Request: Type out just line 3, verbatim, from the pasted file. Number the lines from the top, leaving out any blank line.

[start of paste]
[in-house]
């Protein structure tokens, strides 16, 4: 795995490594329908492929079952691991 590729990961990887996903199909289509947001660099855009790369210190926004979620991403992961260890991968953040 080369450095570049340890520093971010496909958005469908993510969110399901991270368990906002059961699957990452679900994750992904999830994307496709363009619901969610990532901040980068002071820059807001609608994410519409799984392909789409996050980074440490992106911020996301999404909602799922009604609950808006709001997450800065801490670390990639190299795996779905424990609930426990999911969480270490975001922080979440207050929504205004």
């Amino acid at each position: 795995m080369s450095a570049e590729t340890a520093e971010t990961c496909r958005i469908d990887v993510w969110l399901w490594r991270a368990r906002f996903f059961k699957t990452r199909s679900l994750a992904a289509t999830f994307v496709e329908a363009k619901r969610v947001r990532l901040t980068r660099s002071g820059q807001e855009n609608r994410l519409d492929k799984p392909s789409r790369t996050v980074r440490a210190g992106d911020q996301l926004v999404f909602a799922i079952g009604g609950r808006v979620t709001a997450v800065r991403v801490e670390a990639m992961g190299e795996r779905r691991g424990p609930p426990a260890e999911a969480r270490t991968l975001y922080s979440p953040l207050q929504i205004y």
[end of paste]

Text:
């Amino acid at each position: 795995m080369s450095a570049e590729t340890a520093e971010t990961c496909r958005i469908d990887v993510w969110l399901w490594r991270a368990r906002f996903f059961k699957t990452r199909s679900l994750a992904a289509t999830f994307v496709e329908a363009k619901r969610v947001r990532l901040t980068r660099s002071g820059q807001e855009n609608r994410l519409d492929k799984p392909s789409r790369t996050v980074r440490a210190g992106d911020q996301l926004v999404f909602a799922i079952g009604g609950r808006v979620t709001a997450v800065r991403v801490e670390a990639m992961g190299e795996r779905r691991g424990p609930p426990a260890e999911a969480r270490t991968l975001y922080s979440p953040l207050q929504i205004y």